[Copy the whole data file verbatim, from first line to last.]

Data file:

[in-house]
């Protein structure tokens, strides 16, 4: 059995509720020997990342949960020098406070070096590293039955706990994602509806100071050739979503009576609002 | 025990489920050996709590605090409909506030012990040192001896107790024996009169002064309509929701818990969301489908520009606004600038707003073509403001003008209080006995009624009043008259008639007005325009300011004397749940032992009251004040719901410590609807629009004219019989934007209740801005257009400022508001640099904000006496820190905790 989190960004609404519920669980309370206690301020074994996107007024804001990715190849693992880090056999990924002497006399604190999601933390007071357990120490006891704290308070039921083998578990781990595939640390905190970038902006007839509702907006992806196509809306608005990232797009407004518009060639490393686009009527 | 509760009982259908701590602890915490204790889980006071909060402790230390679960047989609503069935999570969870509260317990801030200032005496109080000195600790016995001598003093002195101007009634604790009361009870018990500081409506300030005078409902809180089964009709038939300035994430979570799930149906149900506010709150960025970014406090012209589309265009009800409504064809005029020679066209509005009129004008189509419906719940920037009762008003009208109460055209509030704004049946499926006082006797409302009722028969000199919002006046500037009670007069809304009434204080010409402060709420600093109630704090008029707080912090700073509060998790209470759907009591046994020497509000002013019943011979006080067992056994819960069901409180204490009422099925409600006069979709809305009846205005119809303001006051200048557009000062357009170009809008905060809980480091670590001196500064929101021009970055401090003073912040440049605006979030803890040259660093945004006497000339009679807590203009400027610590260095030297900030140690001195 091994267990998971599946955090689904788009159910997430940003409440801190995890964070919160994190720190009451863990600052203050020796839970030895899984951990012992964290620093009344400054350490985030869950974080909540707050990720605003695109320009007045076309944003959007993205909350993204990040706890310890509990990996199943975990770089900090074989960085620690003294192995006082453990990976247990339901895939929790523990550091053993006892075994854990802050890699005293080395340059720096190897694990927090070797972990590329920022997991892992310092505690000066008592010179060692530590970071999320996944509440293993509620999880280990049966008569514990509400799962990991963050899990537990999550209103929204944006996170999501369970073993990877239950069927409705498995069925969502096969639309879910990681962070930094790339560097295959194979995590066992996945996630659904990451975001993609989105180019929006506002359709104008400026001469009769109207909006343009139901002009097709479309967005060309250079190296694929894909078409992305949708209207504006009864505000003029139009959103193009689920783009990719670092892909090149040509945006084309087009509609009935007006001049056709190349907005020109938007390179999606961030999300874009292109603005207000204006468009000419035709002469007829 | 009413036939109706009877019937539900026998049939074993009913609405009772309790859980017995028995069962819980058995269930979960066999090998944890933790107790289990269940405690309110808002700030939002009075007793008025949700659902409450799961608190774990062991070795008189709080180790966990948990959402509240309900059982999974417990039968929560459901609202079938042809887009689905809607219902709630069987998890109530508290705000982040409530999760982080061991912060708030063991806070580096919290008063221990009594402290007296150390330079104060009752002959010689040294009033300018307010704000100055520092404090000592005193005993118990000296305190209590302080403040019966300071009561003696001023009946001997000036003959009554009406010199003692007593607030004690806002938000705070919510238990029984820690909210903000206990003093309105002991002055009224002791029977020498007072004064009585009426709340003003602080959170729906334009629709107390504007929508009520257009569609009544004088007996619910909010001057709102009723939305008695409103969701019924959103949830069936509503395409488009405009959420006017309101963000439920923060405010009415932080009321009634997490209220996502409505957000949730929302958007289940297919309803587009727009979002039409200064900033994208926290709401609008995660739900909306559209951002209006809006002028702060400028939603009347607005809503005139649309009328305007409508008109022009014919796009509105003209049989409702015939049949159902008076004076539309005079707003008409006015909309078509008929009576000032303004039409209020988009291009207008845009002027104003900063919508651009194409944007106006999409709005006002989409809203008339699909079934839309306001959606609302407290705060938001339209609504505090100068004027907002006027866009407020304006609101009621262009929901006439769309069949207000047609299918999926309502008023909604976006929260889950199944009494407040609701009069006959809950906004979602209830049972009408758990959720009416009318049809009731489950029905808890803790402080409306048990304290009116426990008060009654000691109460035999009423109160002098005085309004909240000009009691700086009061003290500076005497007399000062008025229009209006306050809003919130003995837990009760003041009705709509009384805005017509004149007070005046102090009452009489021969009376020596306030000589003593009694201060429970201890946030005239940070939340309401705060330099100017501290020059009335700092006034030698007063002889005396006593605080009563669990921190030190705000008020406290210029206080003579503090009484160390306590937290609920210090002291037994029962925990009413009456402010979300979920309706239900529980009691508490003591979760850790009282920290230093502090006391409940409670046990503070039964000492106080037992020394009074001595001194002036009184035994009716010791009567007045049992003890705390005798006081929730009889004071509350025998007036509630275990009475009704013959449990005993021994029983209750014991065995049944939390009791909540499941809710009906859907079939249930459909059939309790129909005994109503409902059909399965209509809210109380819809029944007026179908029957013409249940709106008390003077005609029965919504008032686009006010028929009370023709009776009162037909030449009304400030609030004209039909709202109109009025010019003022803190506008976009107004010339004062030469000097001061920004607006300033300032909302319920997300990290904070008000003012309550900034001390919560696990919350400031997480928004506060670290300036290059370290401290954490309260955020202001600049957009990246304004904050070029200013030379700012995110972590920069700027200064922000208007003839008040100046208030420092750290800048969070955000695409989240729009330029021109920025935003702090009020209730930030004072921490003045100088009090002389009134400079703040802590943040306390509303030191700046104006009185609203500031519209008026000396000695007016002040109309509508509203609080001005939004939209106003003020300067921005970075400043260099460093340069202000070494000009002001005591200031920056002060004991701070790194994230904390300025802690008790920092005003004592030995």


[in-house]
């Protein structure tokens, strides 16, 4: 059995509720020997990342949960020098406070070096590293039955706990994602509806100071050739979503009576609002 | 025990489920050996709590605090409909506030012990040192001896107790024996009169002064309509929701818990969301489908520009606004600038707003073509403001003008209080006995009624009043008259008639007005325009300011004397749940032992009251004040719901410590609807629009004219019989934007209740801005257009400022508001640099904000006496820190905790 989190960004609404519920669980309370206690301020074994996107007024804001990715190849693992880090056999990924002497006399604190999601933390007071357990120490006891704290308070039921083998578990781990595939640390905190970038902006007839509702907006992806196509809306608005990232797009407004518009060639490393686009009527 | 509760009982259908701590602890915490204790889980006071909060402790230390679960047989609503069935999570969870509260317990801030200032005496109080000195600790016995001598003093002195101007009634604790009361009870018990500081409506300030005078409902809180089964009709038939300035994430979570799930149906149900506010709150960025970014406090012209589309265009009800409504064809005029020679066209509005009129004008189509419906719940920037009762008003009208109460055209509030704004049946499926006082006797409302009722028969000199919002006046500037009670007069809304009434204080010409402060709420600093109630704090008029707080912090700073509060998790209470759907009591046994020497509000002013019943011979006080067992056994819960069901409180204490009422099925409600006069979709809305009846205005119809303001006051200048557009000062357009170009809008905060809980480091670590001196500064929101021009970055401090003073912040440049605006979030803890040259660093945004006497000339009679807590203009400027610590260095030297900030140690001195 091994267990998971599946955090689904788009159910997430940003409440801190995890964070919160994190720190009451863990600052203050020796839970030895899984951990012992964290620093009344400054350490985030869950974080909540707050990720605003695109320009007045076309944003959007993205909350993204990040706890310890509990990996199943975990770089900090074989960085620690003294192995006082453990990976247990339901895939929790523990550091053993006892075994854990802050890699005293080395340059720096190897694990927090070797972990590329920022997991892992310092505690000066008592010179060692530590970071999320996944509440293993509620999880280990049966008569514990509400799962990991963050899990537990999550209103929204944006996170999501369970073993990877239950069927409705498995069925969502096969639309879910990681962070930094790339560097295959194979995590066992996945996630659904990451975001993609989105180019929006506002359709104008400026001469009769109207909006343009139901002009097709479309967005060309250079190296694929894909078409992305949708209207504006009864505000003029139009959103193009689920783009990719670092892909090149040509945006084309087009509609009935007006001049056709190349907005020109938007390179999606961030999300874009292109603005207000204006468009000419035709002469007829 | 009413036939109706009877019937539900026998049939074993009913609405009772309790859980017995028995069962819980058995269930979960066999090998944890933790107790289990269940405690309110808002700030939002009075007793008025949700659902409450799961608190774990062991070795008189709080180790966990948990959402509240309900059982999974417990039968929560459901609202079938042809887009689905809607219902709630069987998890109530508290705000982040409530999760982080061991912060708030063991806070580096919290008063221990009594402290007296150390330079104060009752002959010689040294009033300018307010704000100055520092404090000592005193005993118990000296305190209590302080403040019966300071009561003696001023009946001997000036003959009554009406010199003692007593607030004690806002938000705070919510238990029984820690909210903000206990003093309105002991002055009224002791029977020498007072004064009585009426709340003003602080959170729906334009629709107390504007929508009520257009569609009544004088007996619910909010001057709102009723939305008695409103969701019924959103949830069936509503395409488009405009959420006017309101963000439920923060405010009415932080009321009634997490209220996502409505957000949730929302958007289940297919309803587009727009979002039409200064900033994208926290709401609008995660739900909306559209951002209006809006002028702060400028939603009347607005809503005139649309009328305007409508008109022009014919796009509105003209049989409702015939049949159902008076004076539309005079707003008409006015909309078509008929009576000032303004039409209020988009291009207008845009002027104003900063919508651009194409944007106006999409709005006002989409809203008339699909079934839309306001959606609302407290705060938001339209609504505090100068004027907002006027866009407020304006609101009621262009929901006439769309069949207000047609299918999926309502008023909604976006929260889950199944009494407040609701009069006959809950906004979602209830049972009408758990959720009416009318049809009731489950029905808890803790402080409306048990304290009116426990008060009654000691109460035999009423109160002098005085309004909240000009009691700086009061003290500076005497007399000062008025229009209006306050809003919130003995837990009760003041009705709509009384805005017509004149007070005046102090009452009489021969009376020596306030000589003593009694201060429970201890946030005239940070939340309401705060330099100017501290020059009335700092006034030698007063002889005396006593605080009563669990921190030190705000008020406290210029206080003579503090009484160390306590937290609920210090002291037994029962925990009413009456402010979300979920309706239900529980009691508490003591979760850790009282920290230093502090006391409940409670046990503070039964000492106080037992020394009074001595001194002036009184035994009716010791009567007045049992003890705390005798006081929730009889004071509350025998007036509630275990009475009704013959449990005993021994029983209750014991065995049944939390009791909540499941809710009906859907079939249930459909059939309790129909005994109503409902059909399965209509809210109380819809029944007026179908029957013409249940709106008390003077005609029965919504008032686009006010028929009370023709009776009162037909030449009304400030609030004209039909709202109109009025010019003022803190506008976009107004010339004062030469000097001061920004607006300033300032909302319920997300990290904070008000003012309550900034001390919560696990919350400031997480928004506060670290300036290059370290401290954490309260955020202001600049957009990246304004904050070029200013030379700012995110972590920069700027200064922000208007003839008040100046208030420092750290800048969070955000695409989240729009330029021109920025935003702090009020209730930030004072921490003045100088009090002389009134400079703040802590943040306390509303030191700046104006009185609203500031519209008026000396000695007016002040109309509508509203609080001005939004939209106003003020300067921005970075400043260099460093340069202000070494000009002001005591200031920056002060004991701070790194994230904390300025802690008790920092005003004592030995």